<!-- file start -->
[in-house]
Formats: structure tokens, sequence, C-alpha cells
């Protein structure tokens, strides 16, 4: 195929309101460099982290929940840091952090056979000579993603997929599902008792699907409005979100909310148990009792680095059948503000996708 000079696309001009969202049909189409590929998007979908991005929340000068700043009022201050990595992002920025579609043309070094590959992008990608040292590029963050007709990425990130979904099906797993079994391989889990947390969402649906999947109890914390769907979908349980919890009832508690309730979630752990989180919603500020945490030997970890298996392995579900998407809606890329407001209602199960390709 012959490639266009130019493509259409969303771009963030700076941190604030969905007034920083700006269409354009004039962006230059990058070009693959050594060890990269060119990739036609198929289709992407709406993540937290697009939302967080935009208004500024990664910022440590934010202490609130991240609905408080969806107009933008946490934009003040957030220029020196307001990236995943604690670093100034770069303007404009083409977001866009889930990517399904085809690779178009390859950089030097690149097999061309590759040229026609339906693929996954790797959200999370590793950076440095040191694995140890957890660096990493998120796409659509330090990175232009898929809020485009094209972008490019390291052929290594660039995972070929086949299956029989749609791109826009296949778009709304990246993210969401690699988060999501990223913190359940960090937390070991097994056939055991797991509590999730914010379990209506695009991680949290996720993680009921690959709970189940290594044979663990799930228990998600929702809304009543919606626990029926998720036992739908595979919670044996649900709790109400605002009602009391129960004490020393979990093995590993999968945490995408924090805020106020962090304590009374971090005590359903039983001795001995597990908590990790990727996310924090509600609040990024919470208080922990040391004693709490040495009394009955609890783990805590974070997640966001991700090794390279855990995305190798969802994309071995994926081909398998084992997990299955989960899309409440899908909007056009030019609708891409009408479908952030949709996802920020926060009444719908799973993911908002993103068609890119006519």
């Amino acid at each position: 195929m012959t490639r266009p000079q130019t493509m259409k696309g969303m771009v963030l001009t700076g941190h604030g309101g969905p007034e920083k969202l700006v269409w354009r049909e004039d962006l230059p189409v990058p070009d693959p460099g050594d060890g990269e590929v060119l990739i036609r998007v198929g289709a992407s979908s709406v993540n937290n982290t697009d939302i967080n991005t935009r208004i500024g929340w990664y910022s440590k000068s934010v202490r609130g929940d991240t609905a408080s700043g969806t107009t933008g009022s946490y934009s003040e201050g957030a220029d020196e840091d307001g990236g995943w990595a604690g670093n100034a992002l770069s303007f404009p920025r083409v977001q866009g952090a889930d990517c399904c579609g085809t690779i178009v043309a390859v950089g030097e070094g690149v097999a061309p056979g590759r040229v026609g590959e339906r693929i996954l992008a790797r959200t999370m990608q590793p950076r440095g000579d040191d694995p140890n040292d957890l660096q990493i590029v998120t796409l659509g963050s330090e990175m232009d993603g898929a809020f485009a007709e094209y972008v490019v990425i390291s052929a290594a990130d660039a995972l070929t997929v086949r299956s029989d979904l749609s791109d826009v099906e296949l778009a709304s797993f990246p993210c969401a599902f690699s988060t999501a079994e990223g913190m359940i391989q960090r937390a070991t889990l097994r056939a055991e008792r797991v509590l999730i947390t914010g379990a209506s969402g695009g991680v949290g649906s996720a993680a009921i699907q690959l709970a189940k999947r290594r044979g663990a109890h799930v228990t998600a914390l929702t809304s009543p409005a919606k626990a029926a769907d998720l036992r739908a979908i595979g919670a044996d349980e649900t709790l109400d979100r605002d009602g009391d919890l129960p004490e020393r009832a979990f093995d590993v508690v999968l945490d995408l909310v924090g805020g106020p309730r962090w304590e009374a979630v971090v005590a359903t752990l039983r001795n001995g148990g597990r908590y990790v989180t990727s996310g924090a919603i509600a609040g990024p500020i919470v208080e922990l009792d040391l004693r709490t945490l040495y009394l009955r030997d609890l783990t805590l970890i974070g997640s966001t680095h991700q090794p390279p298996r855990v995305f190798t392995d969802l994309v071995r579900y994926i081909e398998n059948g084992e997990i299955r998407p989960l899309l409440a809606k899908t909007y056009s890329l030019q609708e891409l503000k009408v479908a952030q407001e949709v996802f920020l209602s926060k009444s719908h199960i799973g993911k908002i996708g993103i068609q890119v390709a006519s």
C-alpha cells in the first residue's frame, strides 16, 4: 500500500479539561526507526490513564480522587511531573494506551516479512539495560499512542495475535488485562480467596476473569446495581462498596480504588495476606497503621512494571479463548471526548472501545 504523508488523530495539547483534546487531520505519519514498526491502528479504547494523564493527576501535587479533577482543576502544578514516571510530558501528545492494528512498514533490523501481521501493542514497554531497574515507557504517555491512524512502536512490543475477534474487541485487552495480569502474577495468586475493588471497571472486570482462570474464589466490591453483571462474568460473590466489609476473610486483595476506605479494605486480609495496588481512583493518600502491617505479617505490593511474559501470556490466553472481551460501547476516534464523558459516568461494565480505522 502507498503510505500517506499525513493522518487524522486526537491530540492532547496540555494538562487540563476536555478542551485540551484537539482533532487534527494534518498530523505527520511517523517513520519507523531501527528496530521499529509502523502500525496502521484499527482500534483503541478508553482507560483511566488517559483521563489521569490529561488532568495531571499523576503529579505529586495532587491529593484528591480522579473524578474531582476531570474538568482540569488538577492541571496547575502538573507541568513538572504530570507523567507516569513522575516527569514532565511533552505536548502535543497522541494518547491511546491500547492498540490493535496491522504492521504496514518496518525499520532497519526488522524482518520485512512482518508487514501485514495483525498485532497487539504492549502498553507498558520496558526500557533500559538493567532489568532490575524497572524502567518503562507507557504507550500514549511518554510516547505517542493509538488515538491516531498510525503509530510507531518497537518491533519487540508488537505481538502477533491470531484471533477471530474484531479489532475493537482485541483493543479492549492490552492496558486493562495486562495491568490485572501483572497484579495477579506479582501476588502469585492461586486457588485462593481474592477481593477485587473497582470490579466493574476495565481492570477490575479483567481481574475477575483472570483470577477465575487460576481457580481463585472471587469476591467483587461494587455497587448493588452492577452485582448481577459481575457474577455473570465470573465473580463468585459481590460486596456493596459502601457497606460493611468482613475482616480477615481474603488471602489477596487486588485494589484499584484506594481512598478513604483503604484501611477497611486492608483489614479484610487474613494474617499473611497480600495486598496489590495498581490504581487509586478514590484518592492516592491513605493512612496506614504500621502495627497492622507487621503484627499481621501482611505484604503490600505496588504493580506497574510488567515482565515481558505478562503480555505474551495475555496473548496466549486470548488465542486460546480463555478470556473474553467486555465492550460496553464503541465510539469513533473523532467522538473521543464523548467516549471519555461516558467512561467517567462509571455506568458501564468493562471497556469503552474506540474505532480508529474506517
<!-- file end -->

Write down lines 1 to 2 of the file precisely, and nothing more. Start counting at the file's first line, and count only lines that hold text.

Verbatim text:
[in-house]
Formats: structure tokens, sequence, C-alpha cells